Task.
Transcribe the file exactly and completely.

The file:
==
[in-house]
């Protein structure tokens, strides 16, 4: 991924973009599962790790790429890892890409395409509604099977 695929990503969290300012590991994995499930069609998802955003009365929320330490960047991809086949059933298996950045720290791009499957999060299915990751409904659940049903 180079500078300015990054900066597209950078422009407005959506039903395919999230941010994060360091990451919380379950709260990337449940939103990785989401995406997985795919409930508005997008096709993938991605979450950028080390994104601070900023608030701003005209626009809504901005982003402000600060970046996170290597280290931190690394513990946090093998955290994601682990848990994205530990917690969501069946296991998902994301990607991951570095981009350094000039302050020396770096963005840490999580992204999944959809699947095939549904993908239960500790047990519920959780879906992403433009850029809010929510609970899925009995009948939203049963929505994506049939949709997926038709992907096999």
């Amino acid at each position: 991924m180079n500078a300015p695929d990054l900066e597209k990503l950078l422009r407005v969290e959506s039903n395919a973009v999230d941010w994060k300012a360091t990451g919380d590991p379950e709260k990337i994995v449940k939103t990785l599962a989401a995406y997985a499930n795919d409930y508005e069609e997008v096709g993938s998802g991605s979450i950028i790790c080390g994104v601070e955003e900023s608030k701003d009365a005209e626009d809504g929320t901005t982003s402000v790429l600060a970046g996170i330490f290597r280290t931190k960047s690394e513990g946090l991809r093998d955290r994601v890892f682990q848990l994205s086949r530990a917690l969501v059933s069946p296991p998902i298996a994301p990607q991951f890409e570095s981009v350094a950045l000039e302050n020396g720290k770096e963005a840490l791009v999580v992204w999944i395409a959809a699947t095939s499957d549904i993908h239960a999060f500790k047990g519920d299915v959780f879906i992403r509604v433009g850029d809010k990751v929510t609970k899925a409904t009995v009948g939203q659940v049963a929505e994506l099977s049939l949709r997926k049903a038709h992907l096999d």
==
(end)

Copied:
[in-house]
């Protein structure tokens, strides 16, 4: 991924973009599962790790790429890892890409395409509604099977 695929990503969290300012590991994995499930069609998802955003009365929320330490960047991809086949059933298996950045720290791009499957999060299915990751409904659940049903 180079500078300015990054900066597209950078422009407005959506039903395919999230941010994060360091990451919380379950709260990337449940939103990785989401995406997985795919409930508005997008096709993938991605979450950028080390994104601070900023608030701003005209626009809504901005982003402000600060970046996170290597280290931190690394513990946090093998955290994601682990848990994205530990917690969501069946296991998902994301990607991951570095981009350094000039302050020396770096963005840490999580992204999944959809699947095939549904993908239960500790047990519920959780879906992403433009850029809010929510609970899925009995009948939203049963929505994506049939949709997926038709992907096999």
């Amino acid at each position: 991924m180079n500078a300015p695929d990054l900066e597209k990503l950078l422009r407005v969290e959506s039903n395919a973009v999230d941010w994060k300012a360091t990451g919380d590991p379950e709260k990337i994995v449940k939103t990785l599962a989401a995406y997985a499930n795919d409930y508005e069609e997008v096709g993938s998802g991605s979450i950028i790790c080390g994104v601070e955003e900023s608030k701003d009365a005209e626009d809504g929320t901005t982003s402000v790429l600060a970046g996170i330490f290597r280290t931190k960047s690394e513990g946090l991809r093998d955290r994601v890892f682990q848990l994205s086949r530990a917690l969501v059933s069946p296991p998902i298996a994301p990607q991951f890409e570095s981009v350094a950045l000039e302050n020396g720290k770096e963005a840490l791009v999580v992204w999944i395409a959809a699947t095939s499957d549904i993908h239960a999060f500790k047990g519920d299915v959780f879906i992403r509604v433009g850029d809010k990751v929510t609970k899925a409904t009995v009948g939203q659940v049963a929505e994506l099977s049939l949709r997926k049903a038709h992907l096999d």